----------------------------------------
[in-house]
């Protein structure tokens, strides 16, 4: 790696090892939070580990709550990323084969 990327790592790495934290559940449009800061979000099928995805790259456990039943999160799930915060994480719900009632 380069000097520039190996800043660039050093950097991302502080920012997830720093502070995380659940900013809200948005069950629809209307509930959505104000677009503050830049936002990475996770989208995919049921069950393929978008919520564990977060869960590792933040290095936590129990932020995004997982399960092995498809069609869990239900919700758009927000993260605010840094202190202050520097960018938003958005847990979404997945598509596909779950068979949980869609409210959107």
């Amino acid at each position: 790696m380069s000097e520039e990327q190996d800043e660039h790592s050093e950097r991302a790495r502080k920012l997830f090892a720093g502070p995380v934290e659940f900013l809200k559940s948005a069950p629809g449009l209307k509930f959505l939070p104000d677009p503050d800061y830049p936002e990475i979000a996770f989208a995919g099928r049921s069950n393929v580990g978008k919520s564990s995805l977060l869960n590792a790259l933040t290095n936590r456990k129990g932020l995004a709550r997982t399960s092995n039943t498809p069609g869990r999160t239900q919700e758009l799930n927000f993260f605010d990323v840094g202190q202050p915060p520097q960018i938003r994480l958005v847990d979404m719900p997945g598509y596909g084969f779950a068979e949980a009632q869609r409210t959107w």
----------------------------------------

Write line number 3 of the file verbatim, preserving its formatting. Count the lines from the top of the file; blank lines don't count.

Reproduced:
């Amino acid at each position: 790696m380069s000097e520039e990327q190996d800043e660039h790592s050093e950097r991302a790495r502080k920012l997830f090892a720093g502070p995380v934290e659940f900013l809200k559940s948005a069950p629809g449009l209307k509930f959505l939070p104000d677009p503050d800061y830049p936002e990475i979000a996770f989208a995919g099928r049921s069950n393929v580990g978008k919520s564990s995805l977060l869960n590792a790259l933040t290095n936590r456990k129990g932020l995004a709550r997982t399960s092995n039943t498809p069609g869990r999160t239900q919700e758009l799930n927000f993260f605010d990323v840094g202190q202050p915060p520097q960018i938003r994480l958005v847990d979404m719900p997945g598509y596909g084969f779950a068979e949980a009632q869609r409210t959107w």